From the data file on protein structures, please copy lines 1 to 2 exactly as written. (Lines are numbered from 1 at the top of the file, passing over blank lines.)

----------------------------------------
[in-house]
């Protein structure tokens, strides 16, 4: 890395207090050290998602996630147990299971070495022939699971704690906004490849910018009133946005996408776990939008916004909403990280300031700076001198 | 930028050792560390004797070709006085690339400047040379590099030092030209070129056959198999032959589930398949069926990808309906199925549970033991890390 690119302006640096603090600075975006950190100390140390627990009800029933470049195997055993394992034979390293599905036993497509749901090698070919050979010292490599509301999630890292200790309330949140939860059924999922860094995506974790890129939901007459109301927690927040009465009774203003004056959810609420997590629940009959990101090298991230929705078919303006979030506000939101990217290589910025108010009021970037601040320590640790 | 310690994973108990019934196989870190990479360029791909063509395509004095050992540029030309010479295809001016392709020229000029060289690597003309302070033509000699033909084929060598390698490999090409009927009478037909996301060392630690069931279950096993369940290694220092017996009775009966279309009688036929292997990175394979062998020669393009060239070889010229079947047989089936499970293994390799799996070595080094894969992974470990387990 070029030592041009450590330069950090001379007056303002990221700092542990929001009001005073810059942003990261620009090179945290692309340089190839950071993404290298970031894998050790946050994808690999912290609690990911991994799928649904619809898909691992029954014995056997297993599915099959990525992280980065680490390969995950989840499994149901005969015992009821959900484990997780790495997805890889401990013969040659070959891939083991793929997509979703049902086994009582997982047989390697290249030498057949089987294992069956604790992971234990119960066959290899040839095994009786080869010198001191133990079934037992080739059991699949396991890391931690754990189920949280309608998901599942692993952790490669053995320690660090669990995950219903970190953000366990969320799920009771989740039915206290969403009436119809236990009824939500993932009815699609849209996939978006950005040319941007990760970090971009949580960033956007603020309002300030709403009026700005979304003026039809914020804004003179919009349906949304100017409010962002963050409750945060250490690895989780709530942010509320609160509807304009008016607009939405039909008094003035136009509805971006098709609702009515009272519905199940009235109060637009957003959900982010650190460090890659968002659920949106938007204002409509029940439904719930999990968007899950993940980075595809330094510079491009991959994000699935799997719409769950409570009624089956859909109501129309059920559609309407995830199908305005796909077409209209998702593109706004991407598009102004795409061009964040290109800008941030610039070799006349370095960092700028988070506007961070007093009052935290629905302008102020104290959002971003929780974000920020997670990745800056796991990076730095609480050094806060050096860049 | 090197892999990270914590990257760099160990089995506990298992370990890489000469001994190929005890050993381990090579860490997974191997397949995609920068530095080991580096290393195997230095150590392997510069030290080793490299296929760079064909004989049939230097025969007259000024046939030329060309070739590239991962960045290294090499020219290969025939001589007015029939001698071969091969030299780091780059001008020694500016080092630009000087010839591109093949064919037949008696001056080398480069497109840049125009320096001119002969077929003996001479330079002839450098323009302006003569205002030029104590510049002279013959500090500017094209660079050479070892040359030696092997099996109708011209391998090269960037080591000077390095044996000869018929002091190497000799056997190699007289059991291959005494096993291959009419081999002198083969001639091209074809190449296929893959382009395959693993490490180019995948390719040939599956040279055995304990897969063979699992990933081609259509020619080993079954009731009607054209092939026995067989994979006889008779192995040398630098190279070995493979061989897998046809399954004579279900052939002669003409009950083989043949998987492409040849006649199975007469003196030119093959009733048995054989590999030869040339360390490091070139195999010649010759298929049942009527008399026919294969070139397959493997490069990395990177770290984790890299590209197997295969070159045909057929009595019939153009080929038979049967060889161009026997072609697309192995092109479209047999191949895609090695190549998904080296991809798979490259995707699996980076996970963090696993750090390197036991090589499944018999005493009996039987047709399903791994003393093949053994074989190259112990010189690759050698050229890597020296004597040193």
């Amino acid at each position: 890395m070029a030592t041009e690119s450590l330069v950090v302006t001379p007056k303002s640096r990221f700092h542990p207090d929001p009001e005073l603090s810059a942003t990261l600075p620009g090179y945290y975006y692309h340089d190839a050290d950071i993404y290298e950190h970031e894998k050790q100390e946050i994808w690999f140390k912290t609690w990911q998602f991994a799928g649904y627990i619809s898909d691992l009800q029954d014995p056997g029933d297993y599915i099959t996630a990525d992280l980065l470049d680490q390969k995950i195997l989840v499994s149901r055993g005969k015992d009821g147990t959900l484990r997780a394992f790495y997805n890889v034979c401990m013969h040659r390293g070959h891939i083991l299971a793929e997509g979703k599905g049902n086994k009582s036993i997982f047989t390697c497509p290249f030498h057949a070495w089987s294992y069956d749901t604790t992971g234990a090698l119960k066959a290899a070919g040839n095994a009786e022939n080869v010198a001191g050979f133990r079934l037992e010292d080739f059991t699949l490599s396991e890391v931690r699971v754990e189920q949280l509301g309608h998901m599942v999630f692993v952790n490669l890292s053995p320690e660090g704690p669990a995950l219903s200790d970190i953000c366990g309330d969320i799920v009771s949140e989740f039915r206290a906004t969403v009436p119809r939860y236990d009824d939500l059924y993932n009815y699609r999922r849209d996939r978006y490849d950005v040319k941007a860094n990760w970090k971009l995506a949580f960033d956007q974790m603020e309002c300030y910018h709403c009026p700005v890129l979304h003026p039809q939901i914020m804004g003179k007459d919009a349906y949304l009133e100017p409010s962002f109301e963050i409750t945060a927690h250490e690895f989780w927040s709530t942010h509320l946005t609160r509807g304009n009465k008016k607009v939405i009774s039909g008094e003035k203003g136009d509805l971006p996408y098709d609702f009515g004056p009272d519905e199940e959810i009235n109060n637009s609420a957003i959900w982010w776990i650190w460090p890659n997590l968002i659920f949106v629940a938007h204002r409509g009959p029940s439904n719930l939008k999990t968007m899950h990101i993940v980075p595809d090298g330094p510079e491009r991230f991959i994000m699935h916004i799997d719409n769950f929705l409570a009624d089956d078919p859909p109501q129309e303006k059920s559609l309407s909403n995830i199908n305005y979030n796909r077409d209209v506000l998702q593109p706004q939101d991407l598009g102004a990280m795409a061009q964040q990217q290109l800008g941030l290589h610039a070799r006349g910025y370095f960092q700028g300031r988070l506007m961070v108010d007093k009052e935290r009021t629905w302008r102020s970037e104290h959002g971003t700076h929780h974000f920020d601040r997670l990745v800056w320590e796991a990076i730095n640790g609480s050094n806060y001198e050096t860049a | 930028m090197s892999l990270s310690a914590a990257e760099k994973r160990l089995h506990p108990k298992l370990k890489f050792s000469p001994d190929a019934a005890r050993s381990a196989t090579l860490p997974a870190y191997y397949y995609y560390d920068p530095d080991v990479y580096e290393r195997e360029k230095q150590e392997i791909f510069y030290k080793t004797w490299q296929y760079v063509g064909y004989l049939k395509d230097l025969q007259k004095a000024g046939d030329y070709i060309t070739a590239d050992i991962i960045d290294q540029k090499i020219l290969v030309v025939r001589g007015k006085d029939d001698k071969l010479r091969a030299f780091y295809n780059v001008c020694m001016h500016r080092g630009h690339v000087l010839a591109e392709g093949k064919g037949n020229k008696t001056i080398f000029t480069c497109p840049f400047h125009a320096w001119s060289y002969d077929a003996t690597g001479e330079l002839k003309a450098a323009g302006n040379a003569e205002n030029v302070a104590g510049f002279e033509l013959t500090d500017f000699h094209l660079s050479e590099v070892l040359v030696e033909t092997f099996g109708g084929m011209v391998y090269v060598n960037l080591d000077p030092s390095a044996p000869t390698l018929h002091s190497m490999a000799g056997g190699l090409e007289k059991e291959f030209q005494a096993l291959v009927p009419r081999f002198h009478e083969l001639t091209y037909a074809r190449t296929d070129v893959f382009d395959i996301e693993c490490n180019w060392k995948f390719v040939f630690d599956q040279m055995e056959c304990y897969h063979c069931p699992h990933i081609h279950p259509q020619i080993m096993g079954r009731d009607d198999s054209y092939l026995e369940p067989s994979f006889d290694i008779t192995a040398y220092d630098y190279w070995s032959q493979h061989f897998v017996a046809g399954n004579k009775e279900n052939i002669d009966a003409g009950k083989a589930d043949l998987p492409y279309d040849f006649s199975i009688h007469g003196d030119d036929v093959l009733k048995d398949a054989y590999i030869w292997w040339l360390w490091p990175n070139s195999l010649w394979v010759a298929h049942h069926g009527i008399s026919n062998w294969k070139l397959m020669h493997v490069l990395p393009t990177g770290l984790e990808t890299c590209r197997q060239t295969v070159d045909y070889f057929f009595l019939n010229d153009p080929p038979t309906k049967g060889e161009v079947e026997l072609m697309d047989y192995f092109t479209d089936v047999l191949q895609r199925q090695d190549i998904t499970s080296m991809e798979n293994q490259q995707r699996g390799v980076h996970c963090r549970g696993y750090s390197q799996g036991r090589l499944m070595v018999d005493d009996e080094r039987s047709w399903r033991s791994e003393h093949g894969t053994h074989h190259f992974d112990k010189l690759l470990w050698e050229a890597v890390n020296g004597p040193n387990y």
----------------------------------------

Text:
[in-house]
């Protein structure tokens, strides 16, 4: 890395207090050290998602996630147990299971070495022939699971704690906004490849910018009133946005996408776990939008916004909403990280300031700076001198 | 930028050792560390004797070709006085690339400047040379590099030092030209070129056959198999032959589930398949069926990808309906199925549970033991890390 690119302006640096603090600075975006950190100390140390627990009800029933470049195997055993394992034979390293599905036993497509749901090698070919050979010292490599509301999630890292200790309330949140939860059924999922860094995506974790890129939901007459109301927690927040009465009774203003004056959810609420997590629940009959990101090298991230929705078919303006979030506000939101990217290589910025108010009021970037601040320590640790 | 310690994973108990019934196989870190990479360029791909063509395509004095050992540029030309010479295809001016392709020229000029060289690597003309302070033509000699033909084929060598390698490999090409009927009478037909996301060392630690069931279950096993369940290694220092017996009775009966279309009688036929292997990175394979062998020669393009060239070889010229079947047989089936499970293994390799799996070595080094894969992974470990387990 070029030592041009450590330069950090001379007056303002990221700092542990929001009001005073810059942003990261620009090179945290692309340089190839950071993404290298970031894998050790946050994808690999912290609690990911991994799928649904619809898909691992029954014995056997297993599915099959990525992280980065680490390969995950989840499994149901005969015992009821959900484990997780790495997805890889401990013969040659070959891939083991793929997509979703049902086994009582997982047989390697290249030498057949089987294992069956604790992971234990119960066959290899040839095994009786080869010198001191133990079934037992080739059991699949396991890391931690754990189920949280309608998901599942692993952790490669053995320690660090669990995950219903970190953000366990969320799920009771989740039915206290969403009436119809236990009824939500993932009815699609849209996939978006950005040319941007990760970090971009949580960033956007603020309002300030709403009026700005979304003026039809914020804004003179919009349906949304100017409010962002963050409750945060250490690895989780709530942010509320609160509807304009008016607009939405039909008094003035136009509805971006098709609702009515009272519905199940009235109060637009957003959900982010650190460090890659968002659920949106938007204002409509029940439904719930999990968007899950993940980075595809330094510079491009991959994000699935799997719409769950409570009624089956859909109501129309059920559609309407995830199908305005796909077409209209998702593109706004991407598009102004795409061009964040290109800008941030610039070799006349370095960092700028988070506007961070007093009052935290629905302008102020104290959002971003929780974000920020997670990745800056796991990076730095609480050094806060050096860049 | 090197892999990270914590990257760099160990089995506990298992370990890489000469001994190929005890050993381990090579860490997974191997397949995609920068530095080991580096290393195997230095150590392997510069030290080793490299296929760079064909004989049939230097025969007259000024046939030329060309070739590239991962960045290294090499020219290969025939001589007015029939001698071969091969030299780091780059001008020694500016080092630009000087010839591109093949064919037949008696001056080398480069497109840049125009320096001119002969077929003996001479330079002839450098323009302006003569205002030029104590510049002279013959500090500017094209660079050479070892040359030696092997099996109708011209391998090269960037080591000077390095044996000869018929002091190497000799056997190699007289059991291959005494096993291959009419081999002198083969001639091209074809190449296929893959382009395959693993490490180019995948390719040939599956040279055995304990897969063979699992990933081609259509020619080993079954009731009607054209092939026995067989994979006889008779192995040398630098190279070995493979061989897998046809399954004579279900052939002669003409009950083989043949998987492409040849006649199975007469003196030119093959009733048995054989590999030869040339360390490091070139195999010649010759298929049942009527008399026919294969070139397959493997490069990395990177770290984790890299590209197997295969070159045909057929009595019939153009080929038979049967060889161009026997072609697309192995092109479209047999191949895609090695190549998904080296991809798979490259995707699996980076996970963090696993750090390197036991090589499944018999005493009996039987047709399903791994003393093949053994074989190259112990010189690759050698050229890597020296004597040193």